Oh and yeah I did not count a single calorie, not once.
I ate until I was nice and full and then I stopped eating.
Calorie counting is a difficult thing to get right and while it can work, I just had no desire to do that. There are a lot of other factors that determine fat gain and fat loss than simply calories.
If you want to read more about this I’ve included some more links at the bottom of the page.
Ok, so now the part you’ve been waiting to read since I am sure that when you read the title, the first thought in your head was
BUT WAIT YOU CAN’T BE HEALTHY WITHOUT PLANTS, EATING ANIMALS GIVES YOU DIABETES AND DISEASE, THE BLUE ZONED PEOPLE LIVE LONGER EATING PLANTS. YOU’LL BE NUTRIENT DEFICIENT.
I am not a doctor, and I am not going to go into super great detail so I will keep things succinct but my reasoning is as follows.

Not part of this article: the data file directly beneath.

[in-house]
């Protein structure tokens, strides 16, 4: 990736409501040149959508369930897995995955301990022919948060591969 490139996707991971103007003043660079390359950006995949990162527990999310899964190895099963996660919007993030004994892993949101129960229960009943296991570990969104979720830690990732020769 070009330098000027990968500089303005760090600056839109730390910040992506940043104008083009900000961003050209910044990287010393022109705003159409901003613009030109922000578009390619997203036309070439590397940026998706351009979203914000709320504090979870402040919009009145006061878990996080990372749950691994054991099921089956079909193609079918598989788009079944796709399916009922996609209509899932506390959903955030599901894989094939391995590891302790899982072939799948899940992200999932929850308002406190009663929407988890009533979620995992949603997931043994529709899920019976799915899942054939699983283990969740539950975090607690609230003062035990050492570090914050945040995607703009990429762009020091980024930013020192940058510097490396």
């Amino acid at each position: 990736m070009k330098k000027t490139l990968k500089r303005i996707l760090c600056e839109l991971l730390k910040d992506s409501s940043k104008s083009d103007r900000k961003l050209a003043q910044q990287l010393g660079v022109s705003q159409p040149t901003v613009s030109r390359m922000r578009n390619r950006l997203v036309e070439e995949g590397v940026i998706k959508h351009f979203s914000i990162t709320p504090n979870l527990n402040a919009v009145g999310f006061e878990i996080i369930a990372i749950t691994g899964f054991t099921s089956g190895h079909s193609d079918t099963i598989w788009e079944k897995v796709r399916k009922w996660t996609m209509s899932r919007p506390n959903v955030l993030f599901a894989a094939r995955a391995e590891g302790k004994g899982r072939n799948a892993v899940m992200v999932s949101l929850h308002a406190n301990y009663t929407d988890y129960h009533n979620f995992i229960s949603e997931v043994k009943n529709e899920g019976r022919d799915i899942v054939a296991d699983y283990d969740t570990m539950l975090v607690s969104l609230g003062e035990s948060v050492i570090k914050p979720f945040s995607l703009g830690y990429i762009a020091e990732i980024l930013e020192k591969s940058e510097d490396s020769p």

Meat, specifically from a ruminant, contains plenty of micronutrients, so the idea of a nutrient deficiency is a bit overblown. Especially considering my blood work showed no deficiencies.
An epidemiological study is not the best to look at because it can’t take out confounding variables that affect the population being studied. Many of these studies that show meat is bad for health are based off these types of studies. To my knowledge there have not been any long-term studies for people eating a carnivorous diet.
Most processed foods are plant-based and are not conducive to good health, particularly industrial seed oils. We have seen a massive increase in the diseases of civilization and obesity in this country strongly correlated with increased processed food and seed oils. Carbs in and of themselves are not a bad thing, and fat does undoubtedly make you fat (it’s tough for your body to make fat from carbs btw). However, this combination of hyper-palatable food that is loaded with carbs and fat makes for a deadly combination.